Managing Your Medicine

Some drugs can have side effects like dizziness or drowsiness, which may increase your risk of falling. Sometimes one medicine can interact with another to cause these side effects. Since many older adults take four or more medications, it is important to ask your doctor, nurse or pharmacist to review all of them.

Reviewing your Medications

Ask your doctor or pharmacist to review your prescription and non-prescription medications to see if they put you at a higher risk of falling. Non-prescription medications include: over- the-counter and behind-the-counter drugs that do not require a prescription, herbal or home remedies, and supplements such
as vitamins.

What You Can Do:

  • Put all your medications in a bag and bring them to your doctor or pharmacist to review, and
  • Keep a medication list (Español, 中文) to help keep track of your medicines and side effects. Ask your doctor or pharmacist to review the list.
Your pharmacist can alert your doctor to any drugs you take that may increase your risk of falling and your doctor may change your prescriptions to reduce that risk.

Talking to Your Doctor

Each time you receive a new prescription, tell your doctor if you have fallen or have trouble with balance and coordination and ask her/him these questions:
  • What is the name of the medicine and what am I taking
    it for?
  • How should I take it? (How often? With or without food? In the morning, mid-day or at night?)
  • How long should I take it? When should I stop taking it?
  • If I forget to take it, what should I do?
  • What side effects might I expect? What should I do if they occur?
  • Does this medicine alone, or when taken with other medicines, increase my risk of falling?
  • Is this drug available as a generic? Are there any alternatives to taking
    this drug?
  • Is there any written information about this medication that I can take with me?

Download and print Talk to Your Doctor to bring with you to your next appointment.

Look Out for Side Effects

Talk to your doctor or pharmacist if you have side effects. Some medicines used to treat common conditions can have side effects that increase your risk of falling or increase your risk of getting hurt if you fall.

    Talk to your doctor of pharmacist if you have any of these side effects:
    - Dizziness or fainting
    - Drowsiness
    - Weakness in the legs or arms
    - Imbalance or lack of coordination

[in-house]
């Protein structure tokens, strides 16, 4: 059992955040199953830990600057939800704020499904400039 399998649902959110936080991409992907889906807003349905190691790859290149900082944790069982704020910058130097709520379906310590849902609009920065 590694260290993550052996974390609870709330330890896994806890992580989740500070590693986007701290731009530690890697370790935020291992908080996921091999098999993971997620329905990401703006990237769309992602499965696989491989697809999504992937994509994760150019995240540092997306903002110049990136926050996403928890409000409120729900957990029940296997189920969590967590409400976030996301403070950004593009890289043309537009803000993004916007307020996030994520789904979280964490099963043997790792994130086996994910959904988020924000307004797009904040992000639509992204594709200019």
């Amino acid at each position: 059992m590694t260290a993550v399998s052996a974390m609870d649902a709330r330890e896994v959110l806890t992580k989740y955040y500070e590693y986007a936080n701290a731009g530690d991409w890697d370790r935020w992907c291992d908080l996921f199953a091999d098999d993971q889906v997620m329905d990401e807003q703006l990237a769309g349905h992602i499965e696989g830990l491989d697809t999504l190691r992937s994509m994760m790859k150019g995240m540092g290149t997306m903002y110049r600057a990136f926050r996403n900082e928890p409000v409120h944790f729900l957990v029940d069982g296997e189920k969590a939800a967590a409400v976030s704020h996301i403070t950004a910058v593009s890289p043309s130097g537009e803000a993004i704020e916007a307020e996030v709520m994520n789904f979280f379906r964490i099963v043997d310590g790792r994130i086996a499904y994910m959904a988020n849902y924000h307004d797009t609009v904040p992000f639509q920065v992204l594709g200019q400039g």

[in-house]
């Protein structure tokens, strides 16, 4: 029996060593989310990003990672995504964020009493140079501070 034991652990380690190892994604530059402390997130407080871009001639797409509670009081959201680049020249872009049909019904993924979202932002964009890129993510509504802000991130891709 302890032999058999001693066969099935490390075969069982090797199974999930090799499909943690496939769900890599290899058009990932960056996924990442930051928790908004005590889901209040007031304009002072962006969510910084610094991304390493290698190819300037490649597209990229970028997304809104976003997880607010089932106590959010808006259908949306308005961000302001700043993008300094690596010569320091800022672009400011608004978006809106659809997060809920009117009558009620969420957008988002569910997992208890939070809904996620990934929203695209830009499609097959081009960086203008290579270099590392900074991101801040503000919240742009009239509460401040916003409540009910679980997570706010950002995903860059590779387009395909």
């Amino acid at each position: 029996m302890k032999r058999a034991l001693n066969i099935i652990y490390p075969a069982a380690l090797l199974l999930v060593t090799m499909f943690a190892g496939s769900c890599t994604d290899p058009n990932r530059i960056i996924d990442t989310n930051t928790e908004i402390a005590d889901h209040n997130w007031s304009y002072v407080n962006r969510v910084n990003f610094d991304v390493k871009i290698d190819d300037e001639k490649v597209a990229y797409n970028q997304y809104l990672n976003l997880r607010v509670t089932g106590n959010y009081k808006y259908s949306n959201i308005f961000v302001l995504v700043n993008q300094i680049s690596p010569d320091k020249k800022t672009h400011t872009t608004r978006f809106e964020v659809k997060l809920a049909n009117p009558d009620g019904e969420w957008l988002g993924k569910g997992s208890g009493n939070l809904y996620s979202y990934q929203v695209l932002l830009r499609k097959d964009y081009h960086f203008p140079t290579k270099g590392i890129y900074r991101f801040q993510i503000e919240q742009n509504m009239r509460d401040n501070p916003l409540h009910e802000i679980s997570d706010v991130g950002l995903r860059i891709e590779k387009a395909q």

- Confusion
    - Blurred vision
    - Increased bruising (you may be at risk for increased bleeding if you fall)

Things You Can Do to Take Your Medicine Safely

  • DO update your medication list whenever a new medication is added or when your doctor tells you to no longer take a medication.
  • DO keep a current copy of your medication list card in a visible place in your home and one in your wallet or pocketbook.
  • DO use a pill box organizer for your medications. Ask your pharmacist, caregiver or family member to help you fill it regularly.
  • DO review your medication list with your doctor or nurse at every visit or with your pharmacist whenever you are prescribed or add a new medicine (prescription or non-prescription).
  • DO always tell your health care provider about past problems you have had with medications, such as dizziness, weakness in the legs, drowsiness, confusion, blurred vision, imbalance, increased bleeding, irregular heartbeat or changes in blood pressure. Call your health care provider right away if you have any problems with your medications.
  • DO take medicine in the exact amount and on the same schedule prescribed by your doctor. Ask your doctor or pharmacist about the right way to take any medicine before you start to use it. Make sure you can read and understand the medicine name and the directions on the container. Speak with your pharmacist if any of the information is not clear.
  • DO use the same pharmacist or same pharmacy chain for filling your prescriptions. Using one pharmacist will help keep track of medicines from different doctors and any potential interactions between your medicines. Your pharmacist can also talk with your doctors about your medicines.

Things You Should Remember Not to Do:

  • DO NOT stop taking a prescription medication unless your doctor says it's okay—even if you are feeling better. If you are worried that the medication might be doing more harm than good, talk with your doctor. He or she may be able to change the prescription to one that works just as well.
  • DO NOT take more or less than the prescribed amount of any medicine.
  • DO NOT take medications prescribed for another person or give yours to anyone else.
  • DO NOT mix alcohol and medicine. Some medicines may not work well or may make you sick if taken with alcohol. Check with your doctor or pharmacist if you have a question.

More Resources:

Additional Resources